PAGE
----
Potentially Limiting Days Available for Hosting CFE Inspections: In 2018, Azerbaijan issued three notifications requesting that CFE States Parties refrain from conducting inspections on its territory during certain time periods beyond those notified as national holidays. Azerbaijan requested that States Parties refrain from conducting inspections during specific periods in April, June, and late September. Azerbaijan cited presidential elections, a Formula 1 Grand Prix, a military parade and events related to the 100th Anniversary of the Azerbaijan Armed Forces, and the Azerbaijan Defense Exhibition as reasons for the blackout periods.

Efforts to Resolve Compliance Concerns in 2018

Azerbaijan has repeatedly stated that security issues will continue to affect its Treaty implementation, including the provision of certain time-sensitive Treaty notifications, as long as the Nagorno-Karabakh (N-K) conflict is unresolved and part of Azerbaijan’s territory is occupied by Armenia. The United States and NATO Allies have continued to raise compliance concerns in the JCG as well as in bilateral discussions. Concerning exceeding its limits on TLE, the United States has asked Baku for its plans to reduce holdings to meet its limits.

Concerning other outstanding and new concerns in 2018, the United States will continue to monitor and raise the status of these concerns with Baku.

OSCE Minsk Group Efforts involving Armenia and Azerbaijan

Treaty implementation by Armenia and Azerbaijan is affected by the protracted Nagorno- Karabakh (N-K) conflict. The United States is committed, as a Co-Chair (along with France and Russia) of the Organization for Security and Co-operation in Europe (OSCE) Minsk Group, to helping the sides reach a peaceful settlement of the conflict. The Minsk Group is the only forum approved by Armenia and Azerbaijan for negotiating a peaceful settlement of the N-K conflict. A successful political settlement would almost certainly have a positive impact on the ability of Armenia and Azerbaijan to resolve these Treaty compliance concerns.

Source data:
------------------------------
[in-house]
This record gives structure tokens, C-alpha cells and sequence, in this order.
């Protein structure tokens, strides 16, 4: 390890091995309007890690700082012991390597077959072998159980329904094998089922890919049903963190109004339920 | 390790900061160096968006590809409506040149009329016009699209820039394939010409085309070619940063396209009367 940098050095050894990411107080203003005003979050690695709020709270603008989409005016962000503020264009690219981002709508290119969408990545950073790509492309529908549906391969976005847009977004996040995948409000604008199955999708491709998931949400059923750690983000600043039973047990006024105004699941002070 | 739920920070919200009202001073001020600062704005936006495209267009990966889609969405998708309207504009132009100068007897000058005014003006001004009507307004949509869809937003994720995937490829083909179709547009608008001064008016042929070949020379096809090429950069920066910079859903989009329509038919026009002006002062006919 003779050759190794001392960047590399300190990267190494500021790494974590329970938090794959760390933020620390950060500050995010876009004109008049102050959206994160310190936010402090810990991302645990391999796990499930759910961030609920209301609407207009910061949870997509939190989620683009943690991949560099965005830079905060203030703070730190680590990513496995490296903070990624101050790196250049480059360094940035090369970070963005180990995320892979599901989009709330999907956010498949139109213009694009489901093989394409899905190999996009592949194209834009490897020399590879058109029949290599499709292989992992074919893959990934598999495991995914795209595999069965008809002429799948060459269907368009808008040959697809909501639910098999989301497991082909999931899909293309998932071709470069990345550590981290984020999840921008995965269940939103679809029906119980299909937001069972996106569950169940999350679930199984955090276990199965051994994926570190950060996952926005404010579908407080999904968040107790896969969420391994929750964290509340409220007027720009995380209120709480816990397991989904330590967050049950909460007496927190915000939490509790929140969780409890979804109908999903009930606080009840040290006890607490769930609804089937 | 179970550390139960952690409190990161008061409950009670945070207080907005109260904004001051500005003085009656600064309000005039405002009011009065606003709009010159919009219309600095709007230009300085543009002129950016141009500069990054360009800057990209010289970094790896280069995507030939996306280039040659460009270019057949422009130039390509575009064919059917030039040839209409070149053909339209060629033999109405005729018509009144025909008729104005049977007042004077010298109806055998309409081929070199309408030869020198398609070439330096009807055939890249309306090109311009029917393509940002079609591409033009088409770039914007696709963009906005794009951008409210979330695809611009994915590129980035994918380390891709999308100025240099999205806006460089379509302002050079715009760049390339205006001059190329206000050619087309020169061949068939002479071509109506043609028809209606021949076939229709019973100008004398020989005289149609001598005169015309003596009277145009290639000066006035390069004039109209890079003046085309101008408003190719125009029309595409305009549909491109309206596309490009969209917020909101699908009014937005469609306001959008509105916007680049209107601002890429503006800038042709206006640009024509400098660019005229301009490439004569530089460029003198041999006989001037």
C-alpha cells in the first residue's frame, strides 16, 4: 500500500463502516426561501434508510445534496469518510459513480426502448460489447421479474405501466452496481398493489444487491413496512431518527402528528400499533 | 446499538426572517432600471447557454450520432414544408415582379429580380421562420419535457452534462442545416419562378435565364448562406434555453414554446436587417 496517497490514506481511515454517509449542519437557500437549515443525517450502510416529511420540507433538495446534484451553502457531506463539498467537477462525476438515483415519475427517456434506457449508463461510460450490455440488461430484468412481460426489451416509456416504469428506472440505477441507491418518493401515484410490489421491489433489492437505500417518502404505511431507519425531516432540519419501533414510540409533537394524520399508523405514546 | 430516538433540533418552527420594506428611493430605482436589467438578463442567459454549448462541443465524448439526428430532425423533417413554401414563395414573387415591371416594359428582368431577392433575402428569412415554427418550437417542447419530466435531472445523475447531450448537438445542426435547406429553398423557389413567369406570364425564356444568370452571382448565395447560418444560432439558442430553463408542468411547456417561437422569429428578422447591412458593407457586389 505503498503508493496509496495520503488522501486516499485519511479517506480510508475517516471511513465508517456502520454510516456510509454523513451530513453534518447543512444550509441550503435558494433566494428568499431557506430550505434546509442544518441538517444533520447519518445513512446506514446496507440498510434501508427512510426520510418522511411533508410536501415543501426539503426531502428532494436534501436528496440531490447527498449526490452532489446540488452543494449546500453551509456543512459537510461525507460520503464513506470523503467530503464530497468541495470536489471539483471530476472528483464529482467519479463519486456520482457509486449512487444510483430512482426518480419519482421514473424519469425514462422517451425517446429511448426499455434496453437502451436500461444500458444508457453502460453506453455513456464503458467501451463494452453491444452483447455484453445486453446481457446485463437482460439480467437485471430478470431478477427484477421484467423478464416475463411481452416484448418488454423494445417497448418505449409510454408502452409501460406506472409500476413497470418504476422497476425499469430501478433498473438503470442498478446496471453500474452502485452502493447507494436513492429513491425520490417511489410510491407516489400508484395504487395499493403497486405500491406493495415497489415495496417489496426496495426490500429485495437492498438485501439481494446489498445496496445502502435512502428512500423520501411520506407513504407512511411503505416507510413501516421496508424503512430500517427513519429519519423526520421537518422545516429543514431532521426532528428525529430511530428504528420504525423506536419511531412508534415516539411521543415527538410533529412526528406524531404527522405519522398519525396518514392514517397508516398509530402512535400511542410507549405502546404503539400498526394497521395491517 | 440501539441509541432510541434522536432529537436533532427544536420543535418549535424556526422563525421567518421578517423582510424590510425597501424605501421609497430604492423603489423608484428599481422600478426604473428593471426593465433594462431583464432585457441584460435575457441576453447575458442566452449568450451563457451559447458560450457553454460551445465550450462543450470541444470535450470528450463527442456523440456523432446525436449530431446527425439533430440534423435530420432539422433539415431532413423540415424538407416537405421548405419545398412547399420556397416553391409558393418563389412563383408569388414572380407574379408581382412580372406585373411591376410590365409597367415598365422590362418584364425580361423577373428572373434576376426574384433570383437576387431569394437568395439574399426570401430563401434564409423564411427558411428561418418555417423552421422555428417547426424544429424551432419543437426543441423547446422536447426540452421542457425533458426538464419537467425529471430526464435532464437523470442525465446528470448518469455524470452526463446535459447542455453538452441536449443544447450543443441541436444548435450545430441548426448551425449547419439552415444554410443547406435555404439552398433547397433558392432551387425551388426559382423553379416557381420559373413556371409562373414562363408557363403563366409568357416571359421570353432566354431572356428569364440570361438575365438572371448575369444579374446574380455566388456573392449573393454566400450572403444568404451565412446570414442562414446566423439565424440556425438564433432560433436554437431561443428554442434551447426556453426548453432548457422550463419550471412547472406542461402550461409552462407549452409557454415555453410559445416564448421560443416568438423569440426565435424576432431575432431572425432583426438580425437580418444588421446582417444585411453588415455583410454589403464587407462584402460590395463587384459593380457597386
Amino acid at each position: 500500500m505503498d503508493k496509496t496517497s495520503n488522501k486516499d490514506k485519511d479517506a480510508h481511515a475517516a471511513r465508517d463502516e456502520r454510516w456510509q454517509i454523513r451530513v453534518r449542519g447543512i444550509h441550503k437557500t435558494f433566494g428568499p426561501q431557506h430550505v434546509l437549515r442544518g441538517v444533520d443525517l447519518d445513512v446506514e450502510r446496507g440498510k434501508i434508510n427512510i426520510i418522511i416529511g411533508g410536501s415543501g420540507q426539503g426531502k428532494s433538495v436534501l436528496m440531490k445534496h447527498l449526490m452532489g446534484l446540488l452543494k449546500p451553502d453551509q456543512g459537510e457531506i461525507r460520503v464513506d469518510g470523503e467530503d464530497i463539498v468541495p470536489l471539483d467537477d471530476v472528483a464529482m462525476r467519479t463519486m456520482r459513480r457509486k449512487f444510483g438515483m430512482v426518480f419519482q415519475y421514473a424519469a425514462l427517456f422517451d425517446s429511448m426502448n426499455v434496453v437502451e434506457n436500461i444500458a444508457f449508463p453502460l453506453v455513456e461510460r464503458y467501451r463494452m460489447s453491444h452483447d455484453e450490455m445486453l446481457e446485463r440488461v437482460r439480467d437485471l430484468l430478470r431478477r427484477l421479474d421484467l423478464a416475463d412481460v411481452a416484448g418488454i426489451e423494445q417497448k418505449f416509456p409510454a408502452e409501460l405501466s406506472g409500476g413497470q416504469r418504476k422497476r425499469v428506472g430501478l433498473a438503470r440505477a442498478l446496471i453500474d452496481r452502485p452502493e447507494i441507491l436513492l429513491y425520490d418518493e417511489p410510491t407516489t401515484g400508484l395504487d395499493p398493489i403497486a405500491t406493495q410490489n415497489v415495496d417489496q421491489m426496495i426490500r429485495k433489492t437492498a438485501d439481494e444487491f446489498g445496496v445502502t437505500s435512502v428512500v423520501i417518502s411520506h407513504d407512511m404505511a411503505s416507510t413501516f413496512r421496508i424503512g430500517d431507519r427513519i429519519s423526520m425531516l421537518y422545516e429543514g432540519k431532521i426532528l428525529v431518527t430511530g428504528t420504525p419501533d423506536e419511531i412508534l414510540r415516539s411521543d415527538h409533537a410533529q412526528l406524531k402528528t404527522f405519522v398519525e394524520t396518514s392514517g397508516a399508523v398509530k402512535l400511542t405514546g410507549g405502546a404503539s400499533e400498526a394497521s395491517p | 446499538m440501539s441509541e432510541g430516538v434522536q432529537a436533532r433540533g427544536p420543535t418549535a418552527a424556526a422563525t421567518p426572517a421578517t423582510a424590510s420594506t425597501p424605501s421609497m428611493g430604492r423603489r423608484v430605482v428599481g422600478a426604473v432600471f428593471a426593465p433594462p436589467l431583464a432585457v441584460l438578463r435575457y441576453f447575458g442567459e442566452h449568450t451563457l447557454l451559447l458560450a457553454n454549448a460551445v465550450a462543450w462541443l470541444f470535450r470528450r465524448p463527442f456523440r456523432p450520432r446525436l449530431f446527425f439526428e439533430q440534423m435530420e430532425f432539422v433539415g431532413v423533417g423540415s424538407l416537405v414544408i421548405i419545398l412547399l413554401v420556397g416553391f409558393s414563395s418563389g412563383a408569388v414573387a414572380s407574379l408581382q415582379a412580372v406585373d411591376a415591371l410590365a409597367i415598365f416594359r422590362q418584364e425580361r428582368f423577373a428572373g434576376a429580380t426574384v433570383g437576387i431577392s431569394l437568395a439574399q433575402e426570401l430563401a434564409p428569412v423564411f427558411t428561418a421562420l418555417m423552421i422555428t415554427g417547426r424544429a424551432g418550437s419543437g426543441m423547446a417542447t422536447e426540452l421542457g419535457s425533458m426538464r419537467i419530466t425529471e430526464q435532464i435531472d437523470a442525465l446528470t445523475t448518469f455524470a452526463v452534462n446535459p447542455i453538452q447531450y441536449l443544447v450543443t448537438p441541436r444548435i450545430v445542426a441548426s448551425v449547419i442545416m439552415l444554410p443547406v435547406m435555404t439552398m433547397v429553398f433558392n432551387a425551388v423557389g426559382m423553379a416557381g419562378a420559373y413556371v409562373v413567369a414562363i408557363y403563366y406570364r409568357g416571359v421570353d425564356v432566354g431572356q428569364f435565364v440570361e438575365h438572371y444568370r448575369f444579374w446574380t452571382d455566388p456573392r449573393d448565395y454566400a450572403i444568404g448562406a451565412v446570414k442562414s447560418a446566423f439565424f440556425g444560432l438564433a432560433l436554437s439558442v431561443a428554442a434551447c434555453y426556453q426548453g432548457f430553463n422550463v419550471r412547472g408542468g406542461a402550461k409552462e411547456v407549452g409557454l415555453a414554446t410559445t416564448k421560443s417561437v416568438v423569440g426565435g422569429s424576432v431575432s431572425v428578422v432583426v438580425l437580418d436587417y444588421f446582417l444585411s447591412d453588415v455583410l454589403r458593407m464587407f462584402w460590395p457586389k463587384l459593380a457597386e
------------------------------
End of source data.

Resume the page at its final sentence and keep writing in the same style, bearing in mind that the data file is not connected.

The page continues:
In June and September 2018, following the political transition in Armenia, the Armenian and Azerbaijani Foreign Ministers met jointly with the Minsk Group Co-Chairs (France, Russia, and the United States). Building off of those contacts, Azerbaijani President Aliyev and Armenian Prime Minister Pashinyan met September 27-28 on the margins of the Commonwealth of Independent States Summit in Dushanbe, where they agreed to enhance the ceasefire, intensify settlement talks, and establish direct channels of communication to avoid unintended escalations. As a result of concrete steps to implement the leaders’ understanding reached in Dushanbe, there have been fewer ceasefire violations since September, according to the sides, but the risk remains that an unintended escalation could widen into a regional conflict. The Armenian and Azerbaijani Foreign Ministers met under the Co-Chairs’ auspices on December 5 at the OSCE Ministerial Conference in Milan, and agreed to meet in January to lay the groundwork for a continuation of the leader-level dialogue in early 2019. The December 6 Joint Statement of the three Co-Chair countries and the Armenian and Azerbaijani Foreign Ministers, welcomed the significant decrease in ceasefire violations and reported casualties, appealed to the sides to continue implementing the understandings reached in Dushanbe, and expressed hope for an intensive results-oriented high-level dialogue between the leaders of Azerbaijan and Armenia to promote a just and lasting settlement of the conflict.

Russian Federation (Russia)

Finding – In 2007, Russia “suspended” its implementation of the Treaty, which the United States does not view as legally available under the Treaty or customary international law.[b] Since its “suspension,” Russia has continued to violate its Treaty obligations and has made clear that it will not resume implementation of the Treaty. In addition, Russia’s stationing of forces on the territories of Georgia, Moldova, and Ukraine without the consent of the host state continued through 2018.

Outstanding and New Compliance Concerns in 2018

Previously reported compliance concerns that remain unresolved and continued through 2018 are: (1) Russia’s so-called “suspension” of its implementation of the Treaty, including the failure to provide Treaty-required annual data[c] and other information, which continues to interfere with the U.S. ability to assess at what levels Russia is still exceeding TLE limits in the Treaty’s Flank zone (hereinafter referred to as “flank limits”); and (2) Russia’s stationing of forces on the territories of Georgia, Moldova, and Ukraine without the consent of the host state.[d, e]